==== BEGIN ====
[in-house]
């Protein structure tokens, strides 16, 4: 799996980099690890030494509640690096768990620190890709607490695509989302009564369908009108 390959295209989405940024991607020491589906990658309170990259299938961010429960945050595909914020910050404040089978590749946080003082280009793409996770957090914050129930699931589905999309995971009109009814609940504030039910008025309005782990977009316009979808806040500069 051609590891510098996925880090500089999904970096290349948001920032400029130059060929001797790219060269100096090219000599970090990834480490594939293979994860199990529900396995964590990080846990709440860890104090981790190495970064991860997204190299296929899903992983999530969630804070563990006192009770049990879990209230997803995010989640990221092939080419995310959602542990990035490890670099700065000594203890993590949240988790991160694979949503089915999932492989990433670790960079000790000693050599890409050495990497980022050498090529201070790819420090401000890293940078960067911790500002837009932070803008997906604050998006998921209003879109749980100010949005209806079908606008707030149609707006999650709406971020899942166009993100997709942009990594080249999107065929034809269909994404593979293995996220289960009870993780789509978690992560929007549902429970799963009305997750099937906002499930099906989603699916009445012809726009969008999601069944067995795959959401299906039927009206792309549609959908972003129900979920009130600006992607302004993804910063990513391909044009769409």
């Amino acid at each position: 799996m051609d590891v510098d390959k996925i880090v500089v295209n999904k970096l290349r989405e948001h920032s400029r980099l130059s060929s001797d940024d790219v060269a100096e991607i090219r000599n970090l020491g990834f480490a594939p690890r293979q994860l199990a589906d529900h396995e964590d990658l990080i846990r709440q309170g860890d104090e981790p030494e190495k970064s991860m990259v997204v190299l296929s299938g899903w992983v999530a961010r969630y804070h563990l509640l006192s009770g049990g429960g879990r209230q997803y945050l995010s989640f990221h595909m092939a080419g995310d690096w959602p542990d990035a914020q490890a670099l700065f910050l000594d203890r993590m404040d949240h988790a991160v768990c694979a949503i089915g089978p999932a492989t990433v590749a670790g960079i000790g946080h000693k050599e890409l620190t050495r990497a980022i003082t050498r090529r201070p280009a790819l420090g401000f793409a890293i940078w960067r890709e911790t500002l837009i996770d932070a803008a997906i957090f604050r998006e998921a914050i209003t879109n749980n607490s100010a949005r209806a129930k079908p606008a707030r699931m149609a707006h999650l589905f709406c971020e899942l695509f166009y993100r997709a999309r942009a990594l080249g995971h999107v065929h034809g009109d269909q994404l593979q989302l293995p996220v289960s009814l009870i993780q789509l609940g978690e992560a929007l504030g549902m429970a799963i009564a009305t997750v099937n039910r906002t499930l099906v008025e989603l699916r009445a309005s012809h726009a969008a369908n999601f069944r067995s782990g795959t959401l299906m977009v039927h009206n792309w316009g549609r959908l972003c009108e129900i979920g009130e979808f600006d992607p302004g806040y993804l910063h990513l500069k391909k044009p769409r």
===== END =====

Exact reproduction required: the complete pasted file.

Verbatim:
[in-house]
């Protein structure tokens, strides 16, 4: 799996980099690890030494509640690096768990620190890709607490695509989302009564369908009108 390959295209989405940024991607020491589906990658309170990259299938961010429960945050595909914020910050404040089978590749946080003082280009793409996770957090914050129930699931589905999309995971009109009814609940504030039910008025309005782990977009316009979808806040500069 051609590891510098996925880090500089999904970096290349948001920032400029130059060929001797790219060269100096090219000599970090990834480490594939293979994860199990529900396995964590990080846990709440860890104090981790190495970064991860997204190299296929899903992983999530969630804070563990006192009770049990879990209230997803995010989640990221092939080419995310959602542990990035490890670099700065000594203890993590949240988790991160694979949503089915999932492989990433670790960079000790000693050599890409050495990497980022050498090529201070790819420090401000890293940078960067911790500002837009932070803008997906604050998006998921209003879109749980100010949005209806079908606008707030149609707006999650709406971020899942166009993100997709942009990594080249999107065929034809269909994404593979293995996220289960009870993780789509978690992560929007549902429970799963009305997750099937906002499930099906989603699916009445012809726009969008999601069944067995795959959401299906039927009206792309549609959908972003129900979920009130600006992607302004993804910063990513391909044009769409």
């Amino acid at each position: 799996m051609d590891v510098d390959k996925i880090v500089v295209n999904k970096l290349r989405e948001h920032s400029r980099l130059s060929s001797d940024d790219v060269a100096e991607i090219r000599n970090l020491g990834f480490a594939p690890r293979q994860l199990a589906d529900h396995e964590d990658l990080i846990r709440q309170g860890d104090e981790p030494e190495k970064s991860m990259v997204v190299l296929s299938g899903w992983v999530a961010r969630y804070h563990l509640l006192s009770g049990g429960g879990r209230q997803y945050l995010s989640f990221h595909m092939a080419g995310d690096w959602p542990d990035a914020q490890a670099l700065f910050l000594d203890r993590m404040d949240h988790a991160v768990c694979a949503i089915g089978p999932a492989t990433v590749a670790g960079i000790g946080h000693k050599e890409l620190t050495r990497a980022i003082t050498r090529r201070p280009a790819l420090g401000f793409a890293i940078w960067r890709e911790t500002l837009i996770d932070a803008a997906i957090f604050r998006e998921a914050i209003t879109n749980n607490s100010a949005r209806a129930k079908p606008a707030r699931m149609a707006h999650l589905f709406c971020e899942l695509f166009y993100r997709a999309r942009a990594l080249g995971h999107v065929h034809g009109d269909q994404l593979q989302l293995p996220v289960s009814l009870i993780q789509l609940g978690e992560a929007l504030g549902m429970a799963i009564a009305t997750v099937n039910r906002t499930l099906v008025e989603l699916r009445a309005s012809h726009a969008a369908n999601f069944r067995s782990g795959t959401l299906m977009v039927h009206n792309w316009g549609r959908l972003c009108e129900i979920g009130e979808f600006d992607p302004g806040y993804l910063h990513l500069k391909k044009p769409r």